Various Reggae Anthology: Channel One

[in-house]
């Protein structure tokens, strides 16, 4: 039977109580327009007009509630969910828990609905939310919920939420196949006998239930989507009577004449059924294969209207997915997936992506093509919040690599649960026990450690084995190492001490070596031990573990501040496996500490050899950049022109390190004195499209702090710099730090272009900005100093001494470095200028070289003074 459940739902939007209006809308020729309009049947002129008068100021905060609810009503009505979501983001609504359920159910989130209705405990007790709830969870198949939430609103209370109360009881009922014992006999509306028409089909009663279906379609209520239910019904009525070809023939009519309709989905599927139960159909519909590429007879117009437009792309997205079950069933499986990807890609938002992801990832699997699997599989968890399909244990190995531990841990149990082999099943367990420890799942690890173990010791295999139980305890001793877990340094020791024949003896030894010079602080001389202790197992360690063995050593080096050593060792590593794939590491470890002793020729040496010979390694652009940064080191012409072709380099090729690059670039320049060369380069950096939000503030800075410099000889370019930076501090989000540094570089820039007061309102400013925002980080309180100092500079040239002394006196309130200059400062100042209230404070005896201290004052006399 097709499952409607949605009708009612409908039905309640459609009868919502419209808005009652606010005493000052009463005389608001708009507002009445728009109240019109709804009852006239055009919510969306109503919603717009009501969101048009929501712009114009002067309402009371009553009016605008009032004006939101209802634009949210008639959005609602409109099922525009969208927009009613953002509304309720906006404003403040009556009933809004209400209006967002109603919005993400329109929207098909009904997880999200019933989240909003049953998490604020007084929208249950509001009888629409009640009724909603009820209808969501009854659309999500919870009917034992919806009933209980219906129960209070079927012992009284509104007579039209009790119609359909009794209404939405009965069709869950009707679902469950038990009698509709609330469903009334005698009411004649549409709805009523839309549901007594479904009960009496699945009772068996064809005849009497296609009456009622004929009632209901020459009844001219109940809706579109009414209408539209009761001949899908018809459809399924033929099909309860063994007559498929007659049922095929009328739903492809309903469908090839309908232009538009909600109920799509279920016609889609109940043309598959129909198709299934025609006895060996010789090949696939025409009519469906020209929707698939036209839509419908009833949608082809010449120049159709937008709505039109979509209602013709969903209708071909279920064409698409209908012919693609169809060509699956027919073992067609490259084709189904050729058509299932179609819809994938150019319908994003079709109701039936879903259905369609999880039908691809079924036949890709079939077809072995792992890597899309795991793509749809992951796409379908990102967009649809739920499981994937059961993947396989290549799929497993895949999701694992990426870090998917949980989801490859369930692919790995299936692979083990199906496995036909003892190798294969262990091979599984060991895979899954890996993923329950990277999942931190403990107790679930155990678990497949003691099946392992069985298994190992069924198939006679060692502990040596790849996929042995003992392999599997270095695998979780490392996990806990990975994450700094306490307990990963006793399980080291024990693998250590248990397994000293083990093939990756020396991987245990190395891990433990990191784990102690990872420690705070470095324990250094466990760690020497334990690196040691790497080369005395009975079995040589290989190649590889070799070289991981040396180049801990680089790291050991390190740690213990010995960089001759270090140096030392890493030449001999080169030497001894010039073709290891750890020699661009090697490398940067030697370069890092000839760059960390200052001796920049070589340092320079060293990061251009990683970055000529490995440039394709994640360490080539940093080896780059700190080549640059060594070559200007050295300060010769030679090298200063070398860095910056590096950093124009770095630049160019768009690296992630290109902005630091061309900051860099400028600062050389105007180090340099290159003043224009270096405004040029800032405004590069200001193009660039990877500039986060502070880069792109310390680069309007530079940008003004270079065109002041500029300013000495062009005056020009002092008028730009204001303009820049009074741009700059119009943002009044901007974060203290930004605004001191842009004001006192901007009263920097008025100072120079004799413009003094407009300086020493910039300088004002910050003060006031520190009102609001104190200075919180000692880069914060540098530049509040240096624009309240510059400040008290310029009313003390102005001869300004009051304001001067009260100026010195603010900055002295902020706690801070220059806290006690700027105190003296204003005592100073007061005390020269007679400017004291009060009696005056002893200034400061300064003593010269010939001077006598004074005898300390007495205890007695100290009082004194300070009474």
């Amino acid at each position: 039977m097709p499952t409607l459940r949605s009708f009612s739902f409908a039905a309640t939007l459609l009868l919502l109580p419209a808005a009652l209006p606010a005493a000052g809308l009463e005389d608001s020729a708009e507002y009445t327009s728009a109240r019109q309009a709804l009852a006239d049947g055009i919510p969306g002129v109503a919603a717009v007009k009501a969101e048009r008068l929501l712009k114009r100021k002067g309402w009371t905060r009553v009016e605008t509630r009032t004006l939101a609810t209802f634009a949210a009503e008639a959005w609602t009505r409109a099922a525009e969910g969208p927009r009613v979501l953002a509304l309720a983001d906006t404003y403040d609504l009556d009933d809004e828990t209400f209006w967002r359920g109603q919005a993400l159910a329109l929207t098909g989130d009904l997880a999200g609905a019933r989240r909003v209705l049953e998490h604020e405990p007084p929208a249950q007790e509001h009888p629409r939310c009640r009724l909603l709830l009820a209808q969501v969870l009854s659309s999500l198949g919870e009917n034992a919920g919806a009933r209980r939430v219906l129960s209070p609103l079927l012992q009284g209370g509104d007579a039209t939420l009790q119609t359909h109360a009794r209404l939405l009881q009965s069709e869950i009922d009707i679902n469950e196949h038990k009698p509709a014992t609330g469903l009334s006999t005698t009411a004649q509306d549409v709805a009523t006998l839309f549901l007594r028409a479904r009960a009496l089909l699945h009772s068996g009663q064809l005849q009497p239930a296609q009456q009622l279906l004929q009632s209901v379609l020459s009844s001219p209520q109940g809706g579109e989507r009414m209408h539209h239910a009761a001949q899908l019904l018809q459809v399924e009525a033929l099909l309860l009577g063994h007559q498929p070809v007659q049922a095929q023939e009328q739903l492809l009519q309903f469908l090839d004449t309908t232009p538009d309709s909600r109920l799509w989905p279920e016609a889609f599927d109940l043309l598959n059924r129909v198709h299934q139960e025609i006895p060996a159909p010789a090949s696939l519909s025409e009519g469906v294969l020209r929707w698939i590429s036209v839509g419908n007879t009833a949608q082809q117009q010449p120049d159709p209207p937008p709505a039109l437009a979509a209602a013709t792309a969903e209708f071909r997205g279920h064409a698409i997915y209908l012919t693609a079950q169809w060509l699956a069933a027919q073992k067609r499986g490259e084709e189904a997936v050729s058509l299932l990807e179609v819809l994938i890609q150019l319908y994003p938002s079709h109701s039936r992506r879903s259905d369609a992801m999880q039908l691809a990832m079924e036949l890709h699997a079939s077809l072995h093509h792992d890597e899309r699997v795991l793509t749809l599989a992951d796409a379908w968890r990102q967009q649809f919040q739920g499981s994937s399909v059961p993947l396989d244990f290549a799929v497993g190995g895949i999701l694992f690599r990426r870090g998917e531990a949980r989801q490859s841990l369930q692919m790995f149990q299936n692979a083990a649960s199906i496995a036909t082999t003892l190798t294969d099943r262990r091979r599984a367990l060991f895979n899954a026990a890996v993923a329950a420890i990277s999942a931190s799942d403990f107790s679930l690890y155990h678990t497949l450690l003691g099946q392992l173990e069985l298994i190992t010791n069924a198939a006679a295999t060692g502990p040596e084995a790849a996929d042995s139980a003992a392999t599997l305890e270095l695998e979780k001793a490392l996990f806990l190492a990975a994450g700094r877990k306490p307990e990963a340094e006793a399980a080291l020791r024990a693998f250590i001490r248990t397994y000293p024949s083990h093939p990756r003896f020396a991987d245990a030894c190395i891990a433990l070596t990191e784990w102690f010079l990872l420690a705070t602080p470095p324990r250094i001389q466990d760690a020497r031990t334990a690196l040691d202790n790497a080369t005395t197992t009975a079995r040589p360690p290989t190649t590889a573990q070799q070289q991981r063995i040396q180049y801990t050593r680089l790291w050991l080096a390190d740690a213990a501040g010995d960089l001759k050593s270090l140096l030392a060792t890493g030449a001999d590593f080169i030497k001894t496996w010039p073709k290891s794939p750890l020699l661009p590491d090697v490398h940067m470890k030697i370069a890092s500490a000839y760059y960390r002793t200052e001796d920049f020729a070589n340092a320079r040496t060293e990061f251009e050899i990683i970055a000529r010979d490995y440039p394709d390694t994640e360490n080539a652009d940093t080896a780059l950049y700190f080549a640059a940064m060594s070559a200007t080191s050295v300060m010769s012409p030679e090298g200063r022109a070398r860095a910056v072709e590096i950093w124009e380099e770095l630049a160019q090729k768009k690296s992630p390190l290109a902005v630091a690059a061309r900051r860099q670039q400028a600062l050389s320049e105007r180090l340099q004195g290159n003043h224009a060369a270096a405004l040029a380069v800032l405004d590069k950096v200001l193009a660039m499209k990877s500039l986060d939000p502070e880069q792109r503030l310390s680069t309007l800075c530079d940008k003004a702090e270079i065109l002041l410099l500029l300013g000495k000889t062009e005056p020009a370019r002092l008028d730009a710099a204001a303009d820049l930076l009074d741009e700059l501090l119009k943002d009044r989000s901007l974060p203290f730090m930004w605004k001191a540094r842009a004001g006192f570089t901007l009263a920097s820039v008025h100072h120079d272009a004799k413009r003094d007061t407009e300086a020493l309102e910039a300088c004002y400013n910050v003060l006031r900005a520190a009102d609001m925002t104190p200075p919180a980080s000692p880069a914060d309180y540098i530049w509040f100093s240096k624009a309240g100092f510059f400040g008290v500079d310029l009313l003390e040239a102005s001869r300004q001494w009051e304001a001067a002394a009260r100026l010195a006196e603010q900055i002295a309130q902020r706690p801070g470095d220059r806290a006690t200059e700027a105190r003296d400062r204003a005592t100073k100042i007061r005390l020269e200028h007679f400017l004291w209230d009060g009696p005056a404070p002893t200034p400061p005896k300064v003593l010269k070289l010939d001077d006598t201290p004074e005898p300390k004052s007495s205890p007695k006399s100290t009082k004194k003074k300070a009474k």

While the majority of historical reggae comps from the UK and U.S. focus on rarities and multiple versions of rhythms, VP's compilations have focused on big hits. This is a necessary "yin” to other compilations’ "yang,” and presents the very best non-crossover oriented pop sensibility that existed in Jamaica during the ’70s and ’80s. Channel One's dominance as a studio lasted from 1975 to ’85, and was responsible for the birth of the rockers sound, as well as playing a central role in the rise of dancehall prior to its digital conversion in the mid-’80s. The studio's chief innovation in the mid-’70s was to create more room for drums in the mix. Not just any drums, either — their principal drummer was Sly Dunbar. He helped develop the studio's drum sound, and was allowed to stretch out with his double-time experiments, creating even more unorthodox reggae rhythms. Another stylistic edge was the use of dub effects not just as a novelty but as an essential part of the main version of a mix: witness the Meditations "Woman is Like A Shadow," with reverbed bass and ricocheting drums, designed to make dancehalls shudder. In the ’80s, master engineer Scientist created even more oblique production strategies with the Roots Radics' spare sound, and the rhythms and singers — check the sublime Frankie Paul's junglist inspiration "Worries in the Dance" — started to sound more like contemporary dancehall. This is an excellent selection of all the elements that made this studio great. (VP)